Donita Brannon is the plant guru for the Rainforest Pyramid at Moody Gardens. But she is more like a mother to the thousands of plants that dwell therein.
She took all the members of the Texas City Civic Club on a tour of the facility via a video, which began with us all climbing the stairs to the upper level, a relatively new addition to the pyramid, which takes us 300 feet above the floor, looking down on the canopy of trees.
Looking at the relative ages of the club members, she noted there was also an elevator to the top area. She also said that footsteps in the hallway trigger all kinds of animal noises — croaks and peeps and chirps — that get all the children to listen. And slow down a bit.
Most of the trees are from the original pyramid, but, sighing with regret, she tells about of a lot of them that had to be cut down to make rooms for holes, 15 by 15 feet, that anchor the concrete supports for the upper level.
She remembers how they destroyed “my trees.” She used the “my tree” a lot when describing palms, of which there are hundreds.
Many of them are threatened or almost extinct in the wild, so Moody Gardens serves a dual purpose — a place to preserve the rare and a gorgeous place for people to visit.
Except for the coconut palm that hangs over the water, she has to keep coconuts cut off the trees so one won’t accidentally fall on a customer.
There’s a traveler tree, whose fronts grow east and west and also store water, so that lost people cannot only get a drink, but also get directions.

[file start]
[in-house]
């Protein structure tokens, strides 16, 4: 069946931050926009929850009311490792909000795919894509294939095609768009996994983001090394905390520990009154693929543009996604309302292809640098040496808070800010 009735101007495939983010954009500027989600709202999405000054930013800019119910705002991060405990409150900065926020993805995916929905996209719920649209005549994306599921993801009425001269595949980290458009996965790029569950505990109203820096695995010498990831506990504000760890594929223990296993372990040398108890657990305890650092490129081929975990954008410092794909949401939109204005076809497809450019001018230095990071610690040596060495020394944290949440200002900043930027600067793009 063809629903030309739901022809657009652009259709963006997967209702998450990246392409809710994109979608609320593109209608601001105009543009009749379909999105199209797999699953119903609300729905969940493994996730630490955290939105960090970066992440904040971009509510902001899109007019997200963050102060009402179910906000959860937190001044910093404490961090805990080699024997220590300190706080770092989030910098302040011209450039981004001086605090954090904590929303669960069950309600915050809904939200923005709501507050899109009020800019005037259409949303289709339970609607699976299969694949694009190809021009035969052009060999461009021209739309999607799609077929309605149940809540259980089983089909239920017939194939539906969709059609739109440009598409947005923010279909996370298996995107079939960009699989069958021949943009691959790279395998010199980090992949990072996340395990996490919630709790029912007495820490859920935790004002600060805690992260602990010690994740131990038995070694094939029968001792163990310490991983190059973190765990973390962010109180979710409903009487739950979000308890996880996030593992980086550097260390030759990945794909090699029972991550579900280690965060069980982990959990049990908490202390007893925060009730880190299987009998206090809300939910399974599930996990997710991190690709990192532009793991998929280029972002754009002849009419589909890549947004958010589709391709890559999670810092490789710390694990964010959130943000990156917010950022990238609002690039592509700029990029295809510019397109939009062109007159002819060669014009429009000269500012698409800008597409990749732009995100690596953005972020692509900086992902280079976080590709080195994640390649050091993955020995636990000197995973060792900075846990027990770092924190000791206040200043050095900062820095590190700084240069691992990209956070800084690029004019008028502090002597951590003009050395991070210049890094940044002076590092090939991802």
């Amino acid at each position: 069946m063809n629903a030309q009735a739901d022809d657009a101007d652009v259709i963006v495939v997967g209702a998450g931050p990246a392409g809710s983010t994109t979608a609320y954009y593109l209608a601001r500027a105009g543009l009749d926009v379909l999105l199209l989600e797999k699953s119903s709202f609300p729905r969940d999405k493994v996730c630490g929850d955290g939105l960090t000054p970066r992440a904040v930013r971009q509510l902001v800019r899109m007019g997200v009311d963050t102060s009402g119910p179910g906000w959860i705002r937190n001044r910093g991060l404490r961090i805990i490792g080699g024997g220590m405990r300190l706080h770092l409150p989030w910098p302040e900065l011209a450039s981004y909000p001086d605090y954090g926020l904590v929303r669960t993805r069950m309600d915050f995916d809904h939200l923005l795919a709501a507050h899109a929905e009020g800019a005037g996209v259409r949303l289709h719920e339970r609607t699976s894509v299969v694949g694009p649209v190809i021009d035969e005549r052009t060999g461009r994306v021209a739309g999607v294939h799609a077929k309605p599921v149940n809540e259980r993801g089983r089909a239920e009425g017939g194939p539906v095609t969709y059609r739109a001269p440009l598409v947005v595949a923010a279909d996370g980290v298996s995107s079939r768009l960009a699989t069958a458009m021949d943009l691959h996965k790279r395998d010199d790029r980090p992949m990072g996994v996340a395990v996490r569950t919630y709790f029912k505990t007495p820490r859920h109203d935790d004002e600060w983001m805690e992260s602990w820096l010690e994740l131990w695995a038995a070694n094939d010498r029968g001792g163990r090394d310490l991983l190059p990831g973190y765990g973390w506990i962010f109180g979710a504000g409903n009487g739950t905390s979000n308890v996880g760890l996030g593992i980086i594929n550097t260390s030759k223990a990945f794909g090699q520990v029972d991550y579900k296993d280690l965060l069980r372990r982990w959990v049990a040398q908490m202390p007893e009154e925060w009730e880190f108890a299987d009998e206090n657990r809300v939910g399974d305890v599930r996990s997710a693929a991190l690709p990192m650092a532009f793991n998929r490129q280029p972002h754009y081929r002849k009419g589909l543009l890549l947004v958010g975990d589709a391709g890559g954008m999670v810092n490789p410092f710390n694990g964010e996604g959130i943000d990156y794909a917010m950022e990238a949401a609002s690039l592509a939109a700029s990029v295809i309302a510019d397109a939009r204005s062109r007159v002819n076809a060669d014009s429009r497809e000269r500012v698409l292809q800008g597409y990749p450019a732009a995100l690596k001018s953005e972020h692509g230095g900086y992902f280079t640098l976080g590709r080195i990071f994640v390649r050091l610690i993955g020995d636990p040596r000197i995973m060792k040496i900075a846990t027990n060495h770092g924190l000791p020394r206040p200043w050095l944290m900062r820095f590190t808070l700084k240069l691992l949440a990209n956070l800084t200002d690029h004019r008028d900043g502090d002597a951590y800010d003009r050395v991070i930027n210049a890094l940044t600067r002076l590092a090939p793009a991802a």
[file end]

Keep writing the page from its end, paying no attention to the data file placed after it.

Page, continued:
The pyramid is full of fauna, as well as flora. There are 27 species of free flight birds — meaning they are flying around loose.
There are also beautiful macaws trained to stay on perches, because they are so destructive if they get loose and start eating things.
There are fairy bluebirds and 17 scarlet ibises. The ibises all have babies every year, so Moody Gardens trades animals and birds with other facilities regularly.
There’s a special enclosure that’s a home to butterflies. There are caterpillars, and butterfly weed to feed them.
There are cages hidden all through the pyramid so all the animals are used to them. That way, the animals can be caged and removed in case of a hurricane.
That would include monkeys, iguanas, Mandarin ducks, Komodo dragons, bats, poisonous frogs, river otters, freshwater stingrays — you just can’t imagine all the wildlife in this beautiful place.
Added to all this beauty is a corpse flower, which may or may not bloom once a year. If it does, it gives off a smell described by its name.
Donita, who has a degree from Texas State Technical Institute in floral culture and ornamental horticulture, proudly vowed she had never used any kind of pesticide with her “children.”
In addition to all the other fauna, she releases ladybugs and other “bug eating bugs” to take care of any problems.
Cathy Gillentine is a columnist for the Daily News and can be reached at email@example.com.